"How the agency obtains GDP figures is 'anybody’s guess,'" one economics professor tells WSJ, referring to the ambiguity surrounding China's official GDP data. Amid a worsening economic situation which includes industrial production data that doesn't match up to the headline GDP figures coming out of Beijing, analysts weigh in with their own projections for how the world's economic growth engine is really performing.
The worldwide commodity glut is not a surprise to Austrian school economists - It is a wonderful example of the adverse consequences of monetary repression to drive the interest rate below the natural rate.
This new nothingness is creating a youth, a political system and an economic outlook which is based more in peoples’ heads and minds than it is in reality.
At a certain point, even central bankers will realise they can go no further.
Moments ago AAPL reported Q2 earnings for the quarter ended March 31, 2015 which saw AAPL beat soundly on the top and bottom line as as result of a jump in iPhone sales, even as iPad and Mac sales came in below the expectation. EPS was $2.33 vs consensus $2.16, while revenues came in at $58.0 billion, $2 billion higher than the $56.0 billion expected. But while the operations were impressive if China and iPhone centric, what everyone is focusing on is the AAPL news that it once again expanded its buyback program en route to hitting the Goldman forecast of a record $900 billion in 2015 for the entire S&P500, by announcing it would boost its buyback authorization by more than 50%, from $90 billion to $140 billion.
If you thought Santander Consumer was bad, meet Skopos Financial, an Austin-based subprime auto lender that specializes in loans to "car buyers with no credit, low FICO scores, or a previous bankruptcy, repossession or foreclosure." With Skopos, "the best part is speed."
If there is anything the past two years have revealed, is that all Wall Street economists are lousy weathermen. So, to avoid more humiliation next year when the Fed's rate hiking plans are again derailed by snow in the winter, we present the one device that no "economist" should ever again be seen in public without.
The cynicism among the informed classes has never been so deep. Even the pompom boys in the cheerleading clubs like CNBC and The Wall Street Journal express wonderment at the levitation of stock indexes and bond values. They chatter about a “correction” of 20 percent being a healthful tonic that would clear away some dross and quickly usher in a new episode of “growth” — or growthiness, which, like truthiness, became an acceptable approximation of the real thing. The truth, as opposed to truthiness, is they no longer believe their own bullshit about growthiness. Behind the financial jitters of the informed minority is the greater fear of social unrest.
Earlier today, while the European markets were caught in the latest myopic buying frenzy resulting from the hope that an imminent termination of Yanis Varoufakis may mean a Greek debt deal is imminent, the Central Union of Municipalities and Communities of Greece ("KEDE") held a meeting in which it said that while it "declares it support for the national negotiating effort", it would not transfer any funds to the Bank of Greece.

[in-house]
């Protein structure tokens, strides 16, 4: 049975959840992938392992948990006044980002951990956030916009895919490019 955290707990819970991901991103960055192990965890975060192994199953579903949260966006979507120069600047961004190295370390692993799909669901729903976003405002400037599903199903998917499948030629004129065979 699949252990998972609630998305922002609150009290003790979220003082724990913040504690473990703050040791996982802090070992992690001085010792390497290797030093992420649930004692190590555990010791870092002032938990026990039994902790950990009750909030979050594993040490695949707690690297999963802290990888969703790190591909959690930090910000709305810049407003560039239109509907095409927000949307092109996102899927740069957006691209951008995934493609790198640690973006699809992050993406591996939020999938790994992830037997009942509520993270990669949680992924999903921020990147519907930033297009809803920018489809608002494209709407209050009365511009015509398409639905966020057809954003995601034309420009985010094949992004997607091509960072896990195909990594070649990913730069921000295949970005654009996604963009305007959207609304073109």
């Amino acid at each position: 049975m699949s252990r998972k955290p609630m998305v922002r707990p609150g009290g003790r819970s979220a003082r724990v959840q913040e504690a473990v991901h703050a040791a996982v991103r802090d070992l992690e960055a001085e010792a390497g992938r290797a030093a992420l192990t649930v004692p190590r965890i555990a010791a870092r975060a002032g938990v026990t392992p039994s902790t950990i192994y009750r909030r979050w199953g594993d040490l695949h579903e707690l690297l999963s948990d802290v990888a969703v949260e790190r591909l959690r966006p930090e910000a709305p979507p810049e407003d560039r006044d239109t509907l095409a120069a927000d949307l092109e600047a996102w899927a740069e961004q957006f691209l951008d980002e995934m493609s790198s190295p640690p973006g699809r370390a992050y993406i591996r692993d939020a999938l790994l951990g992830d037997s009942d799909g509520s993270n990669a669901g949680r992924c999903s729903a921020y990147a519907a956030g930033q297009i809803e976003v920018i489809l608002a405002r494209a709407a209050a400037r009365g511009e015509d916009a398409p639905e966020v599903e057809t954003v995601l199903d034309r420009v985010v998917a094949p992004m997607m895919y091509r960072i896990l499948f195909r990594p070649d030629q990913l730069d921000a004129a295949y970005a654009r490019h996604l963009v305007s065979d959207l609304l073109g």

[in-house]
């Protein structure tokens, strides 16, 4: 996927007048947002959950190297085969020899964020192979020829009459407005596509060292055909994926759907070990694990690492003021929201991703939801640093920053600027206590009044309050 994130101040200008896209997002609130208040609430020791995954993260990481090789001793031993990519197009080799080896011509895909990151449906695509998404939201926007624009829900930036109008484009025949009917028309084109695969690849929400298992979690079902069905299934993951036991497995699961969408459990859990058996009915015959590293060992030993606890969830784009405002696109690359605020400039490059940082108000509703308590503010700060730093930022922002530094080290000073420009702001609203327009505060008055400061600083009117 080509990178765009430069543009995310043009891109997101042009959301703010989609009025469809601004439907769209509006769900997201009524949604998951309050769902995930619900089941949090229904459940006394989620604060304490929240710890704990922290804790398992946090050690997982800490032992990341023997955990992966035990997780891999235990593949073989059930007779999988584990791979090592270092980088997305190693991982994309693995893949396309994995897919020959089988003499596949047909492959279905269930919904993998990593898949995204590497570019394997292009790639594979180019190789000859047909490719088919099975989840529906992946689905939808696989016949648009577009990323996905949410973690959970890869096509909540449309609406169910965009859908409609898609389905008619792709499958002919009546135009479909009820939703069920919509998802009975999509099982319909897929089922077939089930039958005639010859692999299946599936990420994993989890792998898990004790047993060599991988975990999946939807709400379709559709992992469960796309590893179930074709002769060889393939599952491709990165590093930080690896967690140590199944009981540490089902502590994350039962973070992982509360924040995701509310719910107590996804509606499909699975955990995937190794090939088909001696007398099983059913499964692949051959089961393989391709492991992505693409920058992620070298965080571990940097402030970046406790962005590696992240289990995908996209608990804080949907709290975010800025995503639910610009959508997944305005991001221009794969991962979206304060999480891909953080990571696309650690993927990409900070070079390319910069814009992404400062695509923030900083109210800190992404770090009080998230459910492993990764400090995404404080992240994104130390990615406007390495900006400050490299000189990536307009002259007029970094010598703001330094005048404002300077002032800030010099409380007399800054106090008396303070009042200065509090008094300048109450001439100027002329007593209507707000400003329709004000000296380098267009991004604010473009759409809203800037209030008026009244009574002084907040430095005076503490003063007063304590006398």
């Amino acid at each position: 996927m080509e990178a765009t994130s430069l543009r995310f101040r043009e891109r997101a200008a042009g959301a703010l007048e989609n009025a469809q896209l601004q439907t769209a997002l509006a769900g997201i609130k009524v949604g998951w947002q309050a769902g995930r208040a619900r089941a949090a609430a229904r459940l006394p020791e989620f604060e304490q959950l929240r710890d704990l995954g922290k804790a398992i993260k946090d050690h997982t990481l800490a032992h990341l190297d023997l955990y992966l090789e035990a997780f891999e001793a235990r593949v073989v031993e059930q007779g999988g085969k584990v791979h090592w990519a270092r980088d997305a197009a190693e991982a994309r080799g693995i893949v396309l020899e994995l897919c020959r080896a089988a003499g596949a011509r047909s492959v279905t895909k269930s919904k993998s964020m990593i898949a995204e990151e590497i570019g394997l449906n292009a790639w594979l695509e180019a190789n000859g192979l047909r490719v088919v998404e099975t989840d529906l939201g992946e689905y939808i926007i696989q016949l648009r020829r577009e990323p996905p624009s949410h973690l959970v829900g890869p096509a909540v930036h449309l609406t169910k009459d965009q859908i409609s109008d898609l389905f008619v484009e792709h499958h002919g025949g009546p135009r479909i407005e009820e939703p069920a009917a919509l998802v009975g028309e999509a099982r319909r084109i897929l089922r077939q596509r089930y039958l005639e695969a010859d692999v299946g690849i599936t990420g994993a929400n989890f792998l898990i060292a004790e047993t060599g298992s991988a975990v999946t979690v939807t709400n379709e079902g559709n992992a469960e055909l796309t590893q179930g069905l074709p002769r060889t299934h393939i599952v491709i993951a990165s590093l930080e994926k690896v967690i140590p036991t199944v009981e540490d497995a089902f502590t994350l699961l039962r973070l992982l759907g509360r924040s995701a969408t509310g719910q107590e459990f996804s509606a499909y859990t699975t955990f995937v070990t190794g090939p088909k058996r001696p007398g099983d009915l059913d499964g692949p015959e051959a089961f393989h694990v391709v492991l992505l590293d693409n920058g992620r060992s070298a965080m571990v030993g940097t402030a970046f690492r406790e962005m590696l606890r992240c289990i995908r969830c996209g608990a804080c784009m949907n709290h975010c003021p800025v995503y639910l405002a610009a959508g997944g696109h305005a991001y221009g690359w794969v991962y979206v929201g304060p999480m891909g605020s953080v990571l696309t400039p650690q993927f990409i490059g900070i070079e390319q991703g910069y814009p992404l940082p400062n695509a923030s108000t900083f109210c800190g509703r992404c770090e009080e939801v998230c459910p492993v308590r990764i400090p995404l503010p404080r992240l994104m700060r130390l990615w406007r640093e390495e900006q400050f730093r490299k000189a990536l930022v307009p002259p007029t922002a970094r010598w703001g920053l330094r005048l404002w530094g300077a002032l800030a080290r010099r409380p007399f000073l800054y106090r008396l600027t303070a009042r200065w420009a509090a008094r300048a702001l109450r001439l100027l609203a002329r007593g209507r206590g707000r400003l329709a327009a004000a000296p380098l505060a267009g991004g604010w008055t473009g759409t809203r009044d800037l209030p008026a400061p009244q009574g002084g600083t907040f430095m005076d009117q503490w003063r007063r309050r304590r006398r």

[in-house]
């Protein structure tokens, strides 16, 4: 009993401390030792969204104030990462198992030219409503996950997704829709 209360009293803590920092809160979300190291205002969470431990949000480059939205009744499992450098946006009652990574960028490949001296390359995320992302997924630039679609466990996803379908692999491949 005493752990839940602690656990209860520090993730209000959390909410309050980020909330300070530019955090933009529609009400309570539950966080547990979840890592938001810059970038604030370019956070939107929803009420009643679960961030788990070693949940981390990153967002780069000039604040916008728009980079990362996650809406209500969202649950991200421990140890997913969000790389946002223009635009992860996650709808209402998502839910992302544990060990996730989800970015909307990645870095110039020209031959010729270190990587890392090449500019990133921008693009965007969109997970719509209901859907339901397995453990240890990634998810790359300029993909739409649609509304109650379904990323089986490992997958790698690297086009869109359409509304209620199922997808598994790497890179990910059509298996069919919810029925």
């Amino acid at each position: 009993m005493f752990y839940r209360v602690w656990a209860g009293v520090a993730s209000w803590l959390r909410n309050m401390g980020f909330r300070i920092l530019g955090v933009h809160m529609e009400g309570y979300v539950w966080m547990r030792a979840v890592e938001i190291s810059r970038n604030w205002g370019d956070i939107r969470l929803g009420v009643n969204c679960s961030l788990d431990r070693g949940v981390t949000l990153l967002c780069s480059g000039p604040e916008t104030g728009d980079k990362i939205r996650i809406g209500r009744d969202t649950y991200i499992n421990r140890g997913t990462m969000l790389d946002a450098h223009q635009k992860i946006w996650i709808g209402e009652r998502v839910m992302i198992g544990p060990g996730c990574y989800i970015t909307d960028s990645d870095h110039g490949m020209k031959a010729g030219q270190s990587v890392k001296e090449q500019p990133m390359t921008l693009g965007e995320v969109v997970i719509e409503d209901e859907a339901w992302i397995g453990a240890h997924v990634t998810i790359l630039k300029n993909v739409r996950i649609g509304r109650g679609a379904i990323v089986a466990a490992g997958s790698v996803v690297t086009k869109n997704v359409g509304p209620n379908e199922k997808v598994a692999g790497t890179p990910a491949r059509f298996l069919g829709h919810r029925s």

For 6 months, investors have been buying the idea - pitched by any and every status-quo-sustaining talking head, politician, and central banker - that low oil prices are unequivocally good for America. This has manifested itself in retail stocks handily outperforming the S&P. However, as Bloomberg notes, the last few weeks has seen that reverse dramatically as it appears investors, losing faith in the big-takers, have realized that "consumers aren't spending as much of the money saved from lower gasoline prices."
While it’s an open question as to whether acquirers are grossly overpaying in the race to find drug targets that fit well with their existing pipelines and offer the best chance for marketing synergies, it appears that at least in some cases, the premiums paid in healthcare M&A deals are being passed right along to patients. "It seemed like highway robbery,” one industry insider tells WSJ.
Currently, with Central Banks fully engaged in monetary interventions on an unprecedented global scale, there is seemingly nothing that can stop the current advance. Of course, it is that very "thought process" that has been a hallmark of exuberant markets in the past.
While pricing right on the When Issued screws, or 0.540%, tied for the lowest high yield since October 2014, today's $26 billion auction of 2 Year paper was nothing to write home about. From a low Bid to Cover, which at 3.30 was down from March's 3.457%, and the lowest of 2015, to a slide in the Indirect bid to only 38.1%, also the lowest for 2015, to the highest Dealer take down of 2015, with commercial banks left with 47.8% of the short-end issue, there was not much demand for the paper which pays a 0.50% cash coupon and which matures on April 30, 2017.
"So yes, we made mistakes, as many organizations of our size do, but we are acting quickly to remedy them, and have taken steps to ensure they don't happen in the future," acting CEO Maura Pally writes, in a lengthy blog post defending the Clinton Foundation and attempting to assure the public that the charity will not be a vehicle whereby foreign donors can influence public policy in the US.